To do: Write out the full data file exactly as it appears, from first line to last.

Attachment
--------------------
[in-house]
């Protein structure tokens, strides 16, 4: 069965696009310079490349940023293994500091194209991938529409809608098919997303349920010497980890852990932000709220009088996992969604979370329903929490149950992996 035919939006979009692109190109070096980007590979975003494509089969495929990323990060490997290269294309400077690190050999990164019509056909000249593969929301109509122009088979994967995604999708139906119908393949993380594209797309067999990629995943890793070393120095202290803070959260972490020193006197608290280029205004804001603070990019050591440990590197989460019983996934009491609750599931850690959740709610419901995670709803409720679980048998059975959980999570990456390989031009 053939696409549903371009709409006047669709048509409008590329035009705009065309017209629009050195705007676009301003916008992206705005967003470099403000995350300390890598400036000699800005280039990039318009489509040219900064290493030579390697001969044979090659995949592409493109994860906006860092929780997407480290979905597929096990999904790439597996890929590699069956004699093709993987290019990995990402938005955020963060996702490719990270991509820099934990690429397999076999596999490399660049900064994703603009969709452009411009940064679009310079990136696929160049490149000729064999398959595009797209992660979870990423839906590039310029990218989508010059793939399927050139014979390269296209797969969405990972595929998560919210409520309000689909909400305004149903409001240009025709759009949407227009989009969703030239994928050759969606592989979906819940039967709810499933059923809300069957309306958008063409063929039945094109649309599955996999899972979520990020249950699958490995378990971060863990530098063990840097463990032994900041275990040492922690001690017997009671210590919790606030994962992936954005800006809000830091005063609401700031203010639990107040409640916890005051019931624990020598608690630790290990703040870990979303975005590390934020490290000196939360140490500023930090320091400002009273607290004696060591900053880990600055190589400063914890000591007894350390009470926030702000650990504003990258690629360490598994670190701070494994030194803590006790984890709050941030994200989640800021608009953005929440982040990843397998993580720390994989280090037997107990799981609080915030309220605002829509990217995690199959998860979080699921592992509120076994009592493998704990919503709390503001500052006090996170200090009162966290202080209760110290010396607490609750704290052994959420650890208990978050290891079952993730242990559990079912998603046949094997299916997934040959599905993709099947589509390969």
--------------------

[in-house]
């Protein structure tokens, strides 16, 4: 069965696009310079490349940023293994500091194209991938529409809608098919997303349920010497980890852990932000709220009088996992969604979370329903929490149950992996 035919939006979009692109190109070096980007590979975003494509089969495929990323990060490997290269294309400077690190050999990164019509056909000249593969929301109509122009088979994967995604999708139906119908393949993380594209797309067999990629995943890793070393120095202290803070959260972490020193006197608290280029205004804001603070990019050591440990590197989460019983996934009491609750599931850690959740709610419901995670709803409720679980048998059975959980999570990456390989031009 053939696409549903371009709409006047669709048509409008590329035009705009065309017209629009050195705007676009301003916008992206705005967003470099403000995350300390890598400036000699800005280039990039318009489509040219900064290493030579390697001969044979090659995949592409493109994860906006860092929780997407480290979905597929096990999904790439597996890929590699069956004699093709993987290019990995990402938005955020963060996702490719990270991509820099934990690429397999076999596999490399660049900064994703603009969709452009411009940064679009310079990136696929160049490149000729064999398959595009797209992660979870990423839906590039310029990218989508010059793939399927050139014979390269296209797969969405990972595929998560919210409520309000689909909400305004149903409001240009025709759009949407227009989009969703030239994928050759969606592989979906819940039967709810499933059923809300069957309306958008063409063929039945094109649309599955996999899972979520990020249950699958490995378990971060863990530098063990840097463990032994900041275990040492922690001690017997009671210590919790606030994962992936954005800006809000830091005063609401700031203010639990107040409640916890005051019931624990020598608690630790290990703040870990979303975005590390934020490290000196939360140490500023930090320091400002009273607290004696060591900053880990600055190589400063914890000591007894350390009470926030702000650990504003990258690629360490598994670190701070494994030194803590006790984890709050941030994200989640800021608009953005929440982040990843397998993580720390994989280090037997107990799981609080915030309220605002829509990217995690199959998860979080699921592992509120076994009592493998704990919503709390503001500052006090996170200090009162966290202080209760110290010396607490609750704290052994959420650890208990978050290891079952993730242990559990079912998603046949094997299916997934040959599905993709099947589509390969």